Four dead as Taiwan hit by strongest earthquake in 25 years with locals trapped in buildings and more than 50 injured

3 April 2024, 06:14 | Updated: 3 April 2024, 06:17

Taiwan has been hit by a 7.4 magnitude earthquake.
Taiwan has been hit by a 7.4 magnitude earthquake. Picture: Alamy/X

By Jenny Medlicott

Taiwan has been hit by its strongest earthquake in 25 years, killing at least four people and injuring more than 50.

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The National Fire Agency said four people died in Hualien County. Hualien was the epicentre of the quake that struck around 8am on Wednesday.

The US Geological Survey put the earthquake at magnitude 7.4 on the Richter scale.

The quake, which has seen the collapse of buildings and resulted in landslides, led to tsunami alerts in neighbouring countries.

Taiwan's Central Weather Administration agency said the quake could be felt across the entire island nation, with further reports suggesting it could be felt as far as Shanghai in China.

Photos taken on the east coast of Taiwan, close to the epicentre of the tremor, show a large glass-paned building on the edge of collapse, with its foundations uprooted from the ground as it teeters on its side.

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A building on the edge of collapse.
A building on the edge of collapse. Picture: X
Building teetering at a 45 degree angle.
Building teetering at a 45 degree angle. Picture: Alamy

In the capital Taipei, tiles fell from older buildings and within some newer office complexes.

Rescue work is underway to reach people trapped in Hualien and other areas in Taiwan, as the National Fire Agency reported residents being trapped in tunnels.

At least 12 people were rescued from the Uranus Building in Hualien, as well as two people who were rescued from a trapped elevator in Zhongshan District and seven from the scene of a collapsed building in Xindian District in New Taipei City.

It is the strongest earthquake to hit the area in 25 years, after a deadly 7.7-magnitude quake hit in 1999, killing around 2,400 people.

More than 87,000 homes have been left without power in the aftermath of the quake, according to Taiwan electricity operator Taipower.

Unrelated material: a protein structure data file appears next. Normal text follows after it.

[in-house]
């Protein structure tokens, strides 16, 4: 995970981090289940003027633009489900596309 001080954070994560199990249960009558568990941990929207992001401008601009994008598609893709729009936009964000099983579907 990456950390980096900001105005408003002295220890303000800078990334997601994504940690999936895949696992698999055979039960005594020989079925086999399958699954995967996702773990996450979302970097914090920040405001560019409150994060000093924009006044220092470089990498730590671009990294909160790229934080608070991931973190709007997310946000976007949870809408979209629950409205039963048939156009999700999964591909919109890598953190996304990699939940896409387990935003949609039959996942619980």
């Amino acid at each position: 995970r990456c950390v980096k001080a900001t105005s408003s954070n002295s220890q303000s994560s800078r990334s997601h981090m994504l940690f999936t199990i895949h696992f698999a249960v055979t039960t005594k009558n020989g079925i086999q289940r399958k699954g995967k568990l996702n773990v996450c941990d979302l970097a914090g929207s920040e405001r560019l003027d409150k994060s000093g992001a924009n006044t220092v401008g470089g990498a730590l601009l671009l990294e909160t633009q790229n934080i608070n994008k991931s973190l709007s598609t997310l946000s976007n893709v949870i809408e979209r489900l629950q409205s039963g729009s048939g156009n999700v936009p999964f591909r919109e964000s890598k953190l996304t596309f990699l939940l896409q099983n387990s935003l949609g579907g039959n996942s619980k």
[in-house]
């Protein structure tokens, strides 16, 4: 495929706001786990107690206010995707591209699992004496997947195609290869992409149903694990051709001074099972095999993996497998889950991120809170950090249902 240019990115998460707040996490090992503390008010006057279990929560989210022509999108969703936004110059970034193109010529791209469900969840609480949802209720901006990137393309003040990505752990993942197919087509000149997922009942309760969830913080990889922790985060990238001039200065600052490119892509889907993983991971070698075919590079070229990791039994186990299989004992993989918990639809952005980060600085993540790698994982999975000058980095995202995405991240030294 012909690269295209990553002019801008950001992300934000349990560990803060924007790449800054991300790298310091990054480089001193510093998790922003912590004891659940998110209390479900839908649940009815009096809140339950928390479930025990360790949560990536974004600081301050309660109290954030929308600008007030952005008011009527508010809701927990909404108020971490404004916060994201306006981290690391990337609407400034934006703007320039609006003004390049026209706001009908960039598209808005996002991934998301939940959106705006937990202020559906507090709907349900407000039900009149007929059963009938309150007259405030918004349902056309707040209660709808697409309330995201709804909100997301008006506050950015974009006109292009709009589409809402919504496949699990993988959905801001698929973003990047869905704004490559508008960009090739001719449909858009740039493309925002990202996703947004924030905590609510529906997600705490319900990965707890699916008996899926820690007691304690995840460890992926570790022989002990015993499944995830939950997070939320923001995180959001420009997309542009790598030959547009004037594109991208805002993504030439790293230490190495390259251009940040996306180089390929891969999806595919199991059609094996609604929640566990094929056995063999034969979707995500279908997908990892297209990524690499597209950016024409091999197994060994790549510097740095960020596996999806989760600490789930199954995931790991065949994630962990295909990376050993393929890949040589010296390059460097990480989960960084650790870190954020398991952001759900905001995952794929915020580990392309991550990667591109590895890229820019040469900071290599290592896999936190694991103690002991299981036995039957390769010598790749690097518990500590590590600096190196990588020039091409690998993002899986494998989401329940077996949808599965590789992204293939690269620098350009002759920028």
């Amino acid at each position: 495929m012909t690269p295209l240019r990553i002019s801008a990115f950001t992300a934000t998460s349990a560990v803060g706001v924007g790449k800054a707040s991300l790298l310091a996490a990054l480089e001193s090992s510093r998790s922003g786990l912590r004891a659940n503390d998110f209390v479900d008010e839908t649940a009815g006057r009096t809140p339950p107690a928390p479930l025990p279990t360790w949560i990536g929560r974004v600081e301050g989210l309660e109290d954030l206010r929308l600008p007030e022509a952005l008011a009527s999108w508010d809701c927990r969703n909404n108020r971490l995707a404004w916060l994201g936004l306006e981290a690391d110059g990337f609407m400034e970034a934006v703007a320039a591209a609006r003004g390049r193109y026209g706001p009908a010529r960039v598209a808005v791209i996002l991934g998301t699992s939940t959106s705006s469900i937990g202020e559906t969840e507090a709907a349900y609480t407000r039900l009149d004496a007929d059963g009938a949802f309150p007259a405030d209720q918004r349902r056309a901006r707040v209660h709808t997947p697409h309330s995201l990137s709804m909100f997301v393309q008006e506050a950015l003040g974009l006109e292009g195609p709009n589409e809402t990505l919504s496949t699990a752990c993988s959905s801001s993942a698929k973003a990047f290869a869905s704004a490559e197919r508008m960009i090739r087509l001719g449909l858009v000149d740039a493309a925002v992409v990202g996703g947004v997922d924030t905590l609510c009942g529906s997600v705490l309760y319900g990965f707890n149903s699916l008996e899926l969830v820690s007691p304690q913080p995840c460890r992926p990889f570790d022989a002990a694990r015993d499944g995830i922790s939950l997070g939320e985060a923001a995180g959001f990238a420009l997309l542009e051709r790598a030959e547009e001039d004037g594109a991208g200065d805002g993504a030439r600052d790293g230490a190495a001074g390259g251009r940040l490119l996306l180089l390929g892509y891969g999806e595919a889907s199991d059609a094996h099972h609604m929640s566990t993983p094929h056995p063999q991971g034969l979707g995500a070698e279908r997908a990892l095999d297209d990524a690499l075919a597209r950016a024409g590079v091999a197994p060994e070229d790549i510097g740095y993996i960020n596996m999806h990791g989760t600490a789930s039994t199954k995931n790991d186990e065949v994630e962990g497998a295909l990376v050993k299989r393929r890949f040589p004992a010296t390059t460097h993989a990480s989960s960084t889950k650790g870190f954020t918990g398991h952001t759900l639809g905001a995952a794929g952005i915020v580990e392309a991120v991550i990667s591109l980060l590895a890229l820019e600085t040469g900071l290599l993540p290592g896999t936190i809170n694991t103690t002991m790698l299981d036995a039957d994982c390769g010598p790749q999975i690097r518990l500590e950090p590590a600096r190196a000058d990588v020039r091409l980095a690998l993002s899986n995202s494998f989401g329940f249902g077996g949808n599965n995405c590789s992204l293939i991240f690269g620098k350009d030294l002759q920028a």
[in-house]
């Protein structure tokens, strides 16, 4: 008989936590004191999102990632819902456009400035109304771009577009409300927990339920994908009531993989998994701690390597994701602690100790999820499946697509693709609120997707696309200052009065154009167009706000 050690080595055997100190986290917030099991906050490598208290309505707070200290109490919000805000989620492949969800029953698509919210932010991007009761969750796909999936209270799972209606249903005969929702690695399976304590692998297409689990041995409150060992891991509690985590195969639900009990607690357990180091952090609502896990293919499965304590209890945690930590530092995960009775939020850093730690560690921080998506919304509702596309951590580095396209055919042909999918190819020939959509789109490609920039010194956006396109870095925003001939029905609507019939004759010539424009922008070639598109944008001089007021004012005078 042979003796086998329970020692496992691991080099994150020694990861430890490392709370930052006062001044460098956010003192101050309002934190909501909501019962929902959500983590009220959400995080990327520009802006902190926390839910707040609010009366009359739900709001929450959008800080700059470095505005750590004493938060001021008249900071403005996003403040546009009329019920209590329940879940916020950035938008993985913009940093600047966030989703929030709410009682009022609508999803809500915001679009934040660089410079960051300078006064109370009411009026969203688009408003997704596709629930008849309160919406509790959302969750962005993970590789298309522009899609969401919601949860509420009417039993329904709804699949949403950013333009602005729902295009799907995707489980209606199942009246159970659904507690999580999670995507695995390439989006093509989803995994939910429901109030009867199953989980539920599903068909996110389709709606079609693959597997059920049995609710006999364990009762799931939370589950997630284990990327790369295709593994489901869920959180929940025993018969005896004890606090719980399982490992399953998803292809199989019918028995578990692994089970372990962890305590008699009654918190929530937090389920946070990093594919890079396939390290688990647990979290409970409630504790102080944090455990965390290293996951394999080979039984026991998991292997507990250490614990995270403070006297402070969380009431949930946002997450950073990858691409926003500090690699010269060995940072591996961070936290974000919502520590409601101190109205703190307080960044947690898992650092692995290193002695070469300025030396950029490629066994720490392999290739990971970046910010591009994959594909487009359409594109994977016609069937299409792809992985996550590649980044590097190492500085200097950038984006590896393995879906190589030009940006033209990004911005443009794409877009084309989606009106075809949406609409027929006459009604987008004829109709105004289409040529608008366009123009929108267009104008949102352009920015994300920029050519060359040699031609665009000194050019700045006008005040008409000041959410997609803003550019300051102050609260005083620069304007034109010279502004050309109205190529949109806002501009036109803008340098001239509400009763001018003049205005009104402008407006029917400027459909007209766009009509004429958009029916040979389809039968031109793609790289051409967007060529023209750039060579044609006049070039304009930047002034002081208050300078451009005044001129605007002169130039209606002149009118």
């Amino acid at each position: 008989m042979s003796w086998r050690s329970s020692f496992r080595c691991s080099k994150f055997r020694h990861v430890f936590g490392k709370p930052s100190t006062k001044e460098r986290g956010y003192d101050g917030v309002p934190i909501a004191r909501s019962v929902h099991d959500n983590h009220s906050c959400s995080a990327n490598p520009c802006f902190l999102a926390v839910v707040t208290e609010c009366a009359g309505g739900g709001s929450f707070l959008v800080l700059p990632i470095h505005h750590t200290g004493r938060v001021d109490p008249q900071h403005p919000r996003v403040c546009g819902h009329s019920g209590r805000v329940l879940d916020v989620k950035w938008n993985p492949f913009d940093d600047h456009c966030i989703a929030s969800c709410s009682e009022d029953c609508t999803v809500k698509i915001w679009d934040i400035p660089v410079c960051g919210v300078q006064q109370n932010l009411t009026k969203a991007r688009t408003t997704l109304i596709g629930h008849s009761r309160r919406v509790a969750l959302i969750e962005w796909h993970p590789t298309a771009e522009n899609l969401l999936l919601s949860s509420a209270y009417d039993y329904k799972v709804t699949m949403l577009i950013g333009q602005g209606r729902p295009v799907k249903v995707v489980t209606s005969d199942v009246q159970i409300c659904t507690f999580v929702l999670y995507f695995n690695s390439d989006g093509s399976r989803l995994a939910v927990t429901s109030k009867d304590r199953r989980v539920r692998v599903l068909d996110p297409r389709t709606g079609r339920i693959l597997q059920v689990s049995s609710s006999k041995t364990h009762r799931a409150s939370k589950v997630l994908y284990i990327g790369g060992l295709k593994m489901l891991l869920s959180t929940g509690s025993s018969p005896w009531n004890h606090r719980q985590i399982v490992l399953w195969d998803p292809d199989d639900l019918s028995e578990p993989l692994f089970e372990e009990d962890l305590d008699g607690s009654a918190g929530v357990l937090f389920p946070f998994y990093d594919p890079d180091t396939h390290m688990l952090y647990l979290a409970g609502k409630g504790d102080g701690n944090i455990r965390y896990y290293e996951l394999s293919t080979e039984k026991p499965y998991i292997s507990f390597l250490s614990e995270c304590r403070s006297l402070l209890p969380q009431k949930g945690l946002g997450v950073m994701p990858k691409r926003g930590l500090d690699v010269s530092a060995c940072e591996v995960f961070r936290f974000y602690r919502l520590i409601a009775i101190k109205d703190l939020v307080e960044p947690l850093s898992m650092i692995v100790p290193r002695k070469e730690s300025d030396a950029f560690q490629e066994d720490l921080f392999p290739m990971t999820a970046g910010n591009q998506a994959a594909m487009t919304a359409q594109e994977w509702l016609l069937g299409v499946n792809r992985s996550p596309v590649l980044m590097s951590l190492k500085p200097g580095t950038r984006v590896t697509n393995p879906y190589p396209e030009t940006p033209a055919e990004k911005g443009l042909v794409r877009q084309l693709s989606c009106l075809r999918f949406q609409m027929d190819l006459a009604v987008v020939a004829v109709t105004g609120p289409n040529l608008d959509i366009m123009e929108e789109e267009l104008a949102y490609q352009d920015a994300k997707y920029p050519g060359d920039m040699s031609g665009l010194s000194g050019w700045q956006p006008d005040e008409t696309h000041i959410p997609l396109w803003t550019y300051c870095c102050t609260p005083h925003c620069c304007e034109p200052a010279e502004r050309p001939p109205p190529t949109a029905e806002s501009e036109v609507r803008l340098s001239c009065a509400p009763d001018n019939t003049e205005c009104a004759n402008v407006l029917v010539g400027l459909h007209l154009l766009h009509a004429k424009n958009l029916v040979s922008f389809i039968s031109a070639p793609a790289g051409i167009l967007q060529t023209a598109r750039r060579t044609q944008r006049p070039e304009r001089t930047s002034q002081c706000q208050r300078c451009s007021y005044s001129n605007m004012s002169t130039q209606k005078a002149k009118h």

The first wave of a tsunami hit Japan’s southern islands with waves of up to three metres expected to reach larger areas of the southwestern coast. It was unclear if it caused any damage.

A map from the JMA showed the epicentre of the quake with an x.
A map from the JMA showed the epicentre of the quake with an x. Picture: JMA

Neighbouring countries issued tsunami alerts and urged residents to prepare to evacuate or retreat to safe zones.

The Pacific Tsunami Warning Center said in an update about two hours later that the tsunami threat "has now passed".

Other photos show that bridges and mountains have been swept away by landslides, with footage showing them coming down mountainsides into the ocean and valleys.

Train services across the island, populated by some 23 million people, were suspended amid the quakes.

Multiple aftershocks were felt in Taipei in the hour after the initial quake. The US Geological Society said one of the subsequent quakes was seven miles deep and had a magnitude of 6.5.

The Japan Meteorological Agency’s (JMA) disaster preparation account posted on X: “As of 09:01 on the 3rd, a tsunami warning has been issued. Tsunamis strike repeatedly. Do not leave your safe area until the warning has been lifted.”

Taipei resident Hsien-hsuen Keng said: "Earthquakes are a common occurrence, and I've grown accustomed to them. But today was the first time I was scared to tears by an earthquake. I was awakened by the earthquake. I had never felt such intense shaking before."

Taiwan lies along the Pacific 'Ring of Fire', the line of seismic faults encircling the Pacific Ocean where most of the world's earthquakes occur.